Why all the fat people? Well, you might think it’s the result of two or three cruises a year. But most people can’t afford that kind of expense. Perhaps the reason is this: if you’re faced with the task of decanting yourself into an EasyJet seat for a two-hour flight, thus facing the humiliation of being told that you have to buy an extra seat to accommodate your bulk or maybe even not being allowed on the flight because there isn’t a free seat next to you, why would you not avoid the hassle and go cruising instead? Even better if you’re wheelchair bound, and don’t want to go through the hassle of being hauled into your airline seat.
That doesn’t explain away the presence of such a large proportion of people whom you would categorise as fairly fat, as opposed to monstrously so. As I watch the outsize population wheezing their way to the next meal, or beached on the deck chairs reading Fifty Shades of Grey, I can’t help thinking of animals. Walruses, seals, silverback gorillas. Or pugs, whose jowly faces threaten to render the eyes, nose and mouth invisible. I wonder how many cruises it takes to reach that state, or whether a lifetime of booze, burgers and bread has inflated them slowly. Or even whether decades of misguided dieting and obsessive attention to the waves of conflicting “health advice” to be found in newspapers like the Daily Mail has brought them to this. Is it sugar, carbs, saturated fat, hydrogenated fat or fructose? Or is it boredom, despair, ignorance or lack of willpower? Is it someone else’s fault – the food industry, our parents or social deprivation? Or is it our own fault, a heretical thought in an age when there’s always someone to blame for everything?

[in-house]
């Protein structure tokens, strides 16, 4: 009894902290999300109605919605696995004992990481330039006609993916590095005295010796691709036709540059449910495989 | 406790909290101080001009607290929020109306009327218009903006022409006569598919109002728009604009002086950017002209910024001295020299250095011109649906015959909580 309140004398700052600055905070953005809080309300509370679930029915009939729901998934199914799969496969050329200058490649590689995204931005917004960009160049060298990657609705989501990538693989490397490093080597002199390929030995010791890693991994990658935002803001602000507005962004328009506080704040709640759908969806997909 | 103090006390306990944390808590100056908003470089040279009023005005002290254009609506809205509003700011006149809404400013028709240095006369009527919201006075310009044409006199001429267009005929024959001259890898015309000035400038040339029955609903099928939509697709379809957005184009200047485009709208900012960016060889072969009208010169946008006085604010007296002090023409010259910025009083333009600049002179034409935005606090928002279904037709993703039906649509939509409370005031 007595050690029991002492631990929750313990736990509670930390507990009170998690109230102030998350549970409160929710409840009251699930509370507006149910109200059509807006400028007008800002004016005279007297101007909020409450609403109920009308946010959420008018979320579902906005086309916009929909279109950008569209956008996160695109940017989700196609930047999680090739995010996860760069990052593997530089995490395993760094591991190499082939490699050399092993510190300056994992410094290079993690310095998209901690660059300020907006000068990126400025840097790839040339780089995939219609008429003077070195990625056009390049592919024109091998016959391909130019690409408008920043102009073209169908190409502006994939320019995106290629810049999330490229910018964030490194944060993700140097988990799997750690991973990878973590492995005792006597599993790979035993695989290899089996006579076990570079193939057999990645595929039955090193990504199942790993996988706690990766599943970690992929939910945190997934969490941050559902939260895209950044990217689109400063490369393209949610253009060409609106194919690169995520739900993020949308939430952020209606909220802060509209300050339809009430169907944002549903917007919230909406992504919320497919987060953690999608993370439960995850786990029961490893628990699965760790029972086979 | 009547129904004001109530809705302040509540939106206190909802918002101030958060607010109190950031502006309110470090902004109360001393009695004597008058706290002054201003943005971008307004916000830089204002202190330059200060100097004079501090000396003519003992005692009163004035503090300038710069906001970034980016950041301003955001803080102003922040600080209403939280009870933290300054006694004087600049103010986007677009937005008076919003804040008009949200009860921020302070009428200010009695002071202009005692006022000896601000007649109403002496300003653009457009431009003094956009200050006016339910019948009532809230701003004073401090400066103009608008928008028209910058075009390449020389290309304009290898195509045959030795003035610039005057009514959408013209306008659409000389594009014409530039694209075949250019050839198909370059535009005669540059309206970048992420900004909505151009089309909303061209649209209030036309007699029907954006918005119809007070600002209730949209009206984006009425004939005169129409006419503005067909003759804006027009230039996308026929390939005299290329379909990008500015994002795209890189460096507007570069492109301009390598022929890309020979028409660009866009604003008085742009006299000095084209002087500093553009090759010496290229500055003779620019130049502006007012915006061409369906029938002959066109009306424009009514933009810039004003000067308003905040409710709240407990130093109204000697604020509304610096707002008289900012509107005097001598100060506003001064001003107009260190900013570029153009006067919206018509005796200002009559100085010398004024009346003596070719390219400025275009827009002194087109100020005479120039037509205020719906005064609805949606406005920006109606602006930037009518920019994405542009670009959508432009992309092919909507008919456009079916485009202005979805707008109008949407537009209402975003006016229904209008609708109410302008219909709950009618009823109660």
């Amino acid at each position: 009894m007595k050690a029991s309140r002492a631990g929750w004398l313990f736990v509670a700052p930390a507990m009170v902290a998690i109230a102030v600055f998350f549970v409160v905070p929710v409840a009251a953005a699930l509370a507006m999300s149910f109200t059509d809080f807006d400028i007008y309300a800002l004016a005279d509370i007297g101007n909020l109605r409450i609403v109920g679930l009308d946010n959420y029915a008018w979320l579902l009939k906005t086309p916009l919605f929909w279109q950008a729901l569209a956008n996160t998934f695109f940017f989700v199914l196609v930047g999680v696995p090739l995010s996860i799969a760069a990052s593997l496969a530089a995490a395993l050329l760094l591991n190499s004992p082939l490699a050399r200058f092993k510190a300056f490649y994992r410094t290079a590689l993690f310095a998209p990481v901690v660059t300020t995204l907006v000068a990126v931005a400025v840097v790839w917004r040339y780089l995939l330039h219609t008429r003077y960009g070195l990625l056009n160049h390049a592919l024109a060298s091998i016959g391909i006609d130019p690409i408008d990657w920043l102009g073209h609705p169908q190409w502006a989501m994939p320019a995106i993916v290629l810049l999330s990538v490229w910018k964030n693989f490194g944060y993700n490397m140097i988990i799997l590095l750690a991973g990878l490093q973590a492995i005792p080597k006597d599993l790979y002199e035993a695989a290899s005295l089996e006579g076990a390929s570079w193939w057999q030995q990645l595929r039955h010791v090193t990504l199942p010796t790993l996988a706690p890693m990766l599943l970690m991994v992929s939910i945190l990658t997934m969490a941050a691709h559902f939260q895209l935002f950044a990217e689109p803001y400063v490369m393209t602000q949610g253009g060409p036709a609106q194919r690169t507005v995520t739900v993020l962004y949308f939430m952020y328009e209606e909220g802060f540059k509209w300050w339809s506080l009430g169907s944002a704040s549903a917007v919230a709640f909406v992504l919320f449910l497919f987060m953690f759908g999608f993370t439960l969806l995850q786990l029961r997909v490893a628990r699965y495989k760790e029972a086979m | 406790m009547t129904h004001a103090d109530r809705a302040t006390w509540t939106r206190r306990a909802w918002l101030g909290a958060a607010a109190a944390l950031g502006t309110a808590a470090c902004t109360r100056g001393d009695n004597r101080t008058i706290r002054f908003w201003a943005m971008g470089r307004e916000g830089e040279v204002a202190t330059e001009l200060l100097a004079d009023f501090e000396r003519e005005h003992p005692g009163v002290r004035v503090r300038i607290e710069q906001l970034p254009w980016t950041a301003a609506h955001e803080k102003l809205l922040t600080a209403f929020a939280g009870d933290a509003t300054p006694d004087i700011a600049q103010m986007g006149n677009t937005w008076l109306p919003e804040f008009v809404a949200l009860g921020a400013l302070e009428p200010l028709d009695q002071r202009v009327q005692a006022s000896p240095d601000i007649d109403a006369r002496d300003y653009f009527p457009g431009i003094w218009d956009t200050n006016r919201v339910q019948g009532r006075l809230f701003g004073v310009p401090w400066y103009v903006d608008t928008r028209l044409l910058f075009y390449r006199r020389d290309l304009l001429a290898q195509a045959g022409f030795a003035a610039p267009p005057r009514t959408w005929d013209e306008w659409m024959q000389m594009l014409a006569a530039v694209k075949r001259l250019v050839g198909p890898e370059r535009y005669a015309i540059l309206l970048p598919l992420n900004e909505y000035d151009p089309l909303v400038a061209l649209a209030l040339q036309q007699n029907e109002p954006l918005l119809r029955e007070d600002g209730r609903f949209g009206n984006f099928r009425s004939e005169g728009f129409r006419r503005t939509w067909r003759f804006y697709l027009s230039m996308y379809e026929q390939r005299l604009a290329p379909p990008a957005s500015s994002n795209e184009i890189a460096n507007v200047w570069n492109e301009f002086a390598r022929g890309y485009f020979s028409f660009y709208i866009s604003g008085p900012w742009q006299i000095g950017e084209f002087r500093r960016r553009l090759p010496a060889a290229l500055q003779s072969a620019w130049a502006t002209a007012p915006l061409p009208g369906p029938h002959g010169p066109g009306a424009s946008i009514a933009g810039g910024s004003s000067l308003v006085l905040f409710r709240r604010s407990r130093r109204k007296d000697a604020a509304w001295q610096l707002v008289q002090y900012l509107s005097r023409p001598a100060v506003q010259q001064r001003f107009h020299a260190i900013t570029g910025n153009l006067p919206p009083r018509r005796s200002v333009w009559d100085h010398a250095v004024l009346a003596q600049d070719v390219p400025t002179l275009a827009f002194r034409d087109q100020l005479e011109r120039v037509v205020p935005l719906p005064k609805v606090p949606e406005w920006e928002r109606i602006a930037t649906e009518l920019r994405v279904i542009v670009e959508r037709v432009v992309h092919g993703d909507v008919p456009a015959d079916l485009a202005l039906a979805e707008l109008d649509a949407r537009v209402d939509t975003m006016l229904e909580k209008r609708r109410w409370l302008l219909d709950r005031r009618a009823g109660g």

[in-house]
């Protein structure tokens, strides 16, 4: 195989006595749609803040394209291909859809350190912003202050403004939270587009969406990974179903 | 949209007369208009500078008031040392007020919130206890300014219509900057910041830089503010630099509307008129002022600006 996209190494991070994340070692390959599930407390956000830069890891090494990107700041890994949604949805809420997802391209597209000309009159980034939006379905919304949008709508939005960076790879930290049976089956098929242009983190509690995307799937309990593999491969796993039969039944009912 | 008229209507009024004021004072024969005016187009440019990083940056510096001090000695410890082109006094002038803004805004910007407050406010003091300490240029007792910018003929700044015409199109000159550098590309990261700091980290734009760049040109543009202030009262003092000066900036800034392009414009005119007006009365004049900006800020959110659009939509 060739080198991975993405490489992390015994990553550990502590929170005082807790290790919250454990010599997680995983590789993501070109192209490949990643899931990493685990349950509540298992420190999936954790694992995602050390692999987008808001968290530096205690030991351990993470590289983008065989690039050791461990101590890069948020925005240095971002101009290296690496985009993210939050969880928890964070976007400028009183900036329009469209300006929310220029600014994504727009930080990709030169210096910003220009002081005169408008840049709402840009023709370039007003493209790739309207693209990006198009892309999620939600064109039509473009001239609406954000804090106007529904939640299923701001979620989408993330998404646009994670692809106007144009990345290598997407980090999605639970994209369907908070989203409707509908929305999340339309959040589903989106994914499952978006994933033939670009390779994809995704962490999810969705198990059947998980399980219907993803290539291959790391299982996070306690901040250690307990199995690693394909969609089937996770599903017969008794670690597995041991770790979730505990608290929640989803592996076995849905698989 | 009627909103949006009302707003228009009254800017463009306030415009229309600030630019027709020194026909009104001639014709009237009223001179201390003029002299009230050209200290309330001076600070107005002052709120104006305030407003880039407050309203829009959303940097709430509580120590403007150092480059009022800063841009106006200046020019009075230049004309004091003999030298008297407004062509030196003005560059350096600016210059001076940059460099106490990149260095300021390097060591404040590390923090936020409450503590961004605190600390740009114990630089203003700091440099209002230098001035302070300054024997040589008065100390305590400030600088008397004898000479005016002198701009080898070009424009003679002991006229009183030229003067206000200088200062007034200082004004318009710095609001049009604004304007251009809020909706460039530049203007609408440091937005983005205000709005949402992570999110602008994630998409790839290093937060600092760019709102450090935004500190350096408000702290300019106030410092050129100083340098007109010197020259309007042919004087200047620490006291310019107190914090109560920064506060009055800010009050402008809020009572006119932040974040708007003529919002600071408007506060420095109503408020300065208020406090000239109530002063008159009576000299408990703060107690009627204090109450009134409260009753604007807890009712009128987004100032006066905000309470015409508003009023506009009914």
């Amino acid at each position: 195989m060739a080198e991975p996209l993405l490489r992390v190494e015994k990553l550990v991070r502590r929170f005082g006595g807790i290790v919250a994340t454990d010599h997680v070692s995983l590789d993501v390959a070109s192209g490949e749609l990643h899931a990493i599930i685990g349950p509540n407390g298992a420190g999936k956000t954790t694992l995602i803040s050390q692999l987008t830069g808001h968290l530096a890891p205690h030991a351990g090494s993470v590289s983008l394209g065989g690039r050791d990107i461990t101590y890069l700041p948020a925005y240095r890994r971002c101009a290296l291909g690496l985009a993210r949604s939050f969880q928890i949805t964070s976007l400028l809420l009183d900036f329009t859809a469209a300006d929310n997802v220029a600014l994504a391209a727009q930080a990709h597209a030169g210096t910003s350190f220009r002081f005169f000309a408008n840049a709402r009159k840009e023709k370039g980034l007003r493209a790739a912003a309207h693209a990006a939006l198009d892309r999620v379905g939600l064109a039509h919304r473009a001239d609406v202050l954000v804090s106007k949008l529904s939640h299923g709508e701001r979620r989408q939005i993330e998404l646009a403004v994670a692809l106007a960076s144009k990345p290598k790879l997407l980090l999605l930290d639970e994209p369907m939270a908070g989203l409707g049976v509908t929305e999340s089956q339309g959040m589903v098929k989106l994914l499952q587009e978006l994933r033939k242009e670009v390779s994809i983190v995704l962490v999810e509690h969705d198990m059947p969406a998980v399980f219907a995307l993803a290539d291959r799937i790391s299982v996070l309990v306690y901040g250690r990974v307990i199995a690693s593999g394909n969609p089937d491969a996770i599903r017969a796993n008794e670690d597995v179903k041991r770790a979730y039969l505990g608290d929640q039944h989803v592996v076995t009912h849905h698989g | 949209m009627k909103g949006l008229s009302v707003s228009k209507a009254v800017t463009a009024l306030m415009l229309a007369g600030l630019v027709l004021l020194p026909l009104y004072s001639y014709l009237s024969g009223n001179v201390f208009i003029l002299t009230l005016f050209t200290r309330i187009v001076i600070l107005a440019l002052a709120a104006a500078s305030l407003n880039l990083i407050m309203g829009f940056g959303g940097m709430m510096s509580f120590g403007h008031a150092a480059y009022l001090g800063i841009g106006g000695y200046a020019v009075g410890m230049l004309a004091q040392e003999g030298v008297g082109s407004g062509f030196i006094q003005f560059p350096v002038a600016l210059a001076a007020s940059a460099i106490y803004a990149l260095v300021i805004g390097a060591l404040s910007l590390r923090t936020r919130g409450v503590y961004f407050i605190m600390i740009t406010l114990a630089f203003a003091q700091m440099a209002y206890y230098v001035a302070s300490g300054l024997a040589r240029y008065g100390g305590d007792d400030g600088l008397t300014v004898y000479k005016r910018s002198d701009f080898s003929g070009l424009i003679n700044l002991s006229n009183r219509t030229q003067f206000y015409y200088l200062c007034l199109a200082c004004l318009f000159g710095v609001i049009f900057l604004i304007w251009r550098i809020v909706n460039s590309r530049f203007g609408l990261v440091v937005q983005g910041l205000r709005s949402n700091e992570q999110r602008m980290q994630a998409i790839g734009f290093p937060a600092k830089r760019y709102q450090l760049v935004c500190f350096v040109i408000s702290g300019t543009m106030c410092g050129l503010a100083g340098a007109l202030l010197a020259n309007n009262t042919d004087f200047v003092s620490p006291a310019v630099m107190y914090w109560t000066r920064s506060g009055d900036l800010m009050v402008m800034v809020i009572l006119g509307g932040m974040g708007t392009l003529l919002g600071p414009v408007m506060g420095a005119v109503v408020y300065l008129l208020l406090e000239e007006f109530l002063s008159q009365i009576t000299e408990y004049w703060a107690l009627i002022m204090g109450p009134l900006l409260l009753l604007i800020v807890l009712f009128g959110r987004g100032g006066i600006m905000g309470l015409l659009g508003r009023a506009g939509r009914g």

Whatever the cause, as I look around at the younger passengers, slim, good- looking and full of energy, I wonder which of them will be the bloated cripples hobbling around the cruise liners in thirty years’ time. Statistics suggest that up to 25% of the population of Britain is seriously obese. In this temporary town, the proportion is more like 50%. I wouldn’t be surprised if this lot hadn’t accounted for the equivalent of the entire annual throughput of hip and knee replacements by a large national health hospital.
Perhaps it wouldn’t seem so depressing if the lardy army showed some sign of enjoying themselve. But no, most of them have the joie de vivre of undertakers on their third funeral of the day.